A packed house gasped as "lunatic fringe" cycle expert Ian Gordon predicted the Dow Industrials would hit 1,000 before this downturn is over. Gordon's analysis is based on the Kondratiev long wave or K-wave which spans about 50-plus years as measured from trough to trough.

Fear mongering can sway many investors into avoiding any type of risk. Sit on cash and don't invest. Don't buy a house. Don't change jobs. Don't borrow. Don't start a business and don't trust anyone.

The following is a quote from the classic publication, Reminiscences of a Stock Operator by Edwin LeFevre: "Among the hazards of speculation the happening of the unexpected, I might even say of the unexpectable, ranks high. There are certain chances that the most prudent man is justified in taking – chances that he must take if he wishes to be more than a mercantile mollusc.

"Normal business hazards are no worse than the risks a man runs when he goes out of his house into the street or sets out on a railway journey (and) life itself from the cradle to the grave is a gamble and what happens to me because I do not possess the gift of second sight I can bear undisturbed."

I recall a recent conversation with a good friend whose daughter had just bought a small house in a Hamilton suburb. "She's crazy," he said. "Paying that much and going into debt like that." I responded; "Calm down, I have owned several homes over the past 40 years and I paid too much for every one of them. My first East York bungalow cost me $18,000."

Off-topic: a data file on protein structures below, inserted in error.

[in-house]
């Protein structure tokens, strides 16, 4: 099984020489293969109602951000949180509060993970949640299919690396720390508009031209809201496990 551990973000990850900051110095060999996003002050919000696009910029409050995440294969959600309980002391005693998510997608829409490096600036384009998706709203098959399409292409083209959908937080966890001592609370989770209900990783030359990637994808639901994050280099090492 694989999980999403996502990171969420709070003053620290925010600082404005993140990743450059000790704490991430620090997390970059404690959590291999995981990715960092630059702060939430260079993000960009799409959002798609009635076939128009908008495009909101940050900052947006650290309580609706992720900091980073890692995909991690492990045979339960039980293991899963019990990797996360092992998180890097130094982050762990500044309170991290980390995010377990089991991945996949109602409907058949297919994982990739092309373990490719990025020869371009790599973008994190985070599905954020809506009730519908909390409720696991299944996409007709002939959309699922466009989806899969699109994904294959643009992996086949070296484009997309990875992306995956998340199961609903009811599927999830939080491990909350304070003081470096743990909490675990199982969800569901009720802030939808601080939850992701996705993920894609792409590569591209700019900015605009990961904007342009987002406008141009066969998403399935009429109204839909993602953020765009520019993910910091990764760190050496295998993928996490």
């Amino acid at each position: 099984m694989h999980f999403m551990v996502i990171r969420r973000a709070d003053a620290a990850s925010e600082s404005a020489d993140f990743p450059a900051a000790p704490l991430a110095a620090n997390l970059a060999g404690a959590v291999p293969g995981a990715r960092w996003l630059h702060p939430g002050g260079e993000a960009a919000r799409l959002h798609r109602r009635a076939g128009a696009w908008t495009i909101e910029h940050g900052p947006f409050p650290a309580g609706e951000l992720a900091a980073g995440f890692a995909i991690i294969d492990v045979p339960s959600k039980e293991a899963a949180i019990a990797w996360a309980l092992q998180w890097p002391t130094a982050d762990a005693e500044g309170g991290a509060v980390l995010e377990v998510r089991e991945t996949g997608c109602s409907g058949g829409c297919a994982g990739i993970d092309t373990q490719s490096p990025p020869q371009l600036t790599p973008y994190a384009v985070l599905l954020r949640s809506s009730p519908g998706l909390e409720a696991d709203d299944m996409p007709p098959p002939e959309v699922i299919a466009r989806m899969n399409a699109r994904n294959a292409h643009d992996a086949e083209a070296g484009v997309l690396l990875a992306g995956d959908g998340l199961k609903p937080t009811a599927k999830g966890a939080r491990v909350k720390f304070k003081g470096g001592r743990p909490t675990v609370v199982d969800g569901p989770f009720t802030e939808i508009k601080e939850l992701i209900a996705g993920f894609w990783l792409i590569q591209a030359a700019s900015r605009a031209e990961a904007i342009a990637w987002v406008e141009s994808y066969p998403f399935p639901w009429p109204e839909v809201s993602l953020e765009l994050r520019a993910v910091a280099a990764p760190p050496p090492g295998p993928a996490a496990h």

Most of the financially independent people I have met acquired their wealth either by inheritance, real estate, stocks or a family business. Although most of us will never inherit a fortune or own a successful business we should at least take on some risk in the form of home and/or common stock ownership.

Our chart this week is 25 years of monthly closes of our own TSX Composite stock index plotted above the average Greater Toronto resale home price. The longer term trend for both asset classes is upward with the TSX returning about 10 per cent annualized and the single family home returning about 5 per cent annualized.

The higher return of stocks is accompanied by higher volatility and lower return of the home is accompanied by tax-free gains and shelter. All and all, both are worth the risk, so don't be a mercantile mollusc.